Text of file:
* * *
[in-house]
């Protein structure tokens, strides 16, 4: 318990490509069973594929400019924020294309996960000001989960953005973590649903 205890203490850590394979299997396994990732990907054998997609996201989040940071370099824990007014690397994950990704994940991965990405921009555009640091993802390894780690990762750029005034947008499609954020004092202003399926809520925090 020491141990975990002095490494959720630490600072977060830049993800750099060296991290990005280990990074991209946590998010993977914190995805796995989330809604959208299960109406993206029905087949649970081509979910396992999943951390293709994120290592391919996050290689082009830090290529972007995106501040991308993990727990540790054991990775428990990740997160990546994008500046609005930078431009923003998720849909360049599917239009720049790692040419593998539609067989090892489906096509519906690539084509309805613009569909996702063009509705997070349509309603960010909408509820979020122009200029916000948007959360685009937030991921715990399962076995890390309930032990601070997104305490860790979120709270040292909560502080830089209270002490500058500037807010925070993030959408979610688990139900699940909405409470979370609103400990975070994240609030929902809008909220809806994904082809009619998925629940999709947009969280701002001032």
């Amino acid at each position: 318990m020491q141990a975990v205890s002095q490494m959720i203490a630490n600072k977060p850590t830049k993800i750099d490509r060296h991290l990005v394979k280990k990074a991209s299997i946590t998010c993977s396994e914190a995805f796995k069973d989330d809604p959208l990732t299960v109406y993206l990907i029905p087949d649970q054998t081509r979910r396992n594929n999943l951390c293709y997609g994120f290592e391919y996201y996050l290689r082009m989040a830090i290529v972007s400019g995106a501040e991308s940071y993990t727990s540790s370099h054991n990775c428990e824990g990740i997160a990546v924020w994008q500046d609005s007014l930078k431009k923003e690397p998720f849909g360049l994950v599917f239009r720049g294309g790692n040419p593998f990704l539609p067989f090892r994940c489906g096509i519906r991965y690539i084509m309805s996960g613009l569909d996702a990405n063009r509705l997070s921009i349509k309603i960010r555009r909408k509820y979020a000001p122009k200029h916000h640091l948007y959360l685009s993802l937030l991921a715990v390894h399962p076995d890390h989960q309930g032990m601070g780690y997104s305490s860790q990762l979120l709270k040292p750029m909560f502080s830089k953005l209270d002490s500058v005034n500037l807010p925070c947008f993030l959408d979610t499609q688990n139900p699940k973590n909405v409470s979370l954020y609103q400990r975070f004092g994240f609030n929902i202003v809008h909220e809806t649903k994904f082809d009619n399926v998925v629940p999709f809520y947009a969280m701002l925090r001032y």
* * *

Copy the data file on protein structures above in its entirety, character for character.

[in-house]
């Protein structure tokens, strides 16, 4: 318990490509069973594929400019924020294309996960000001989960953005973590649903 205890203490850590394979299997396994990732990907054998997609996201989040940071370099824990007014690397994950990704994940991965990405921009555009640091993802390894780690990762750029005034947008499609954020004092202003399926809520925090 020491141990975990002095490494959720630490600072977060830049993800750099060296991290990005280990990074991209946590998010993977914190995805796995989330809604959208299960109406993206029905087949649970081509979910396992999943951390293709994120290592391919996050290689082009830090290529972007995106501040991308993990727990540790054991990775428990990740997160990546994008500046609005930078431009923003998720849909360049599917239009720049790692040419593998539609067989090892489906096509519906690539084509309805613009569909996702063009509705997070349509309603960010909408509820979020122009200029916000948007959360685009937030991921715990399962076995890390309930032990601070997104305490860790979120709270040292909560502080830089209270002490500058500037807010925070993030959408979610688990139900699940909405409470979370609103400990975070994240609030929902809008909220809806994904082809009619998925629940999709947009969280701002001032």
């Amino acid at each position: 318990m020491q141990a975990v205890s002095q490494m959720i203490a630490n600072k977060p850590t830049k993800i750099d490509r060296h991290l990005v394979k280990k990074a991209s299997i946590t998010c993977s396994e914190a995805f796995k069973d989330d809604p959208l990732t299960v109406y993206l990907i029905p087949d649970q054998t081509r979910r396992n594929n999943l951390c293709y997609g994120f290592e391919y996201y996050l290689r082009m989040a830090i290529v972007s400019g995106a501040e991308s940071y993990t727990s540790s370099h054991n990775c428990e824990g990740i997160a990546v924020w994008q500046d609005s007014l930078k431009k923003e690397p998720f849909g360049l994950v599917f239009r720049g294309g790692n040419p593998f990704l539609p067989f090892r994940c489906g096509i519906r991965y690539i084509m309805s996960g613009l569909d996702a990405n063009r509705l997070s921009i349509k309603i960010r555009r909408k509820y979020a000001p122009k200029h916000h640091l948007y959360l685009s993802l937030l991921a715990v390894h399962p076995d890390h989960q309930g032990m601070g780690y997104s305490s860790q990762l979120l709270k040292p750029m909560f502080s830089k953005l209270d002490s500058v005034n500037l807010p925070c947008f993030l959408d979610t499609q688990n139900p699940k973590n909405v409470s979370l954020y609103q400990r975070f004092g994240f609030n929902i202003v809008h909220e809806t649903k994904f082809d009619n399926v998925v629940p999709f809520y947009a969280m701002l925090r001032y």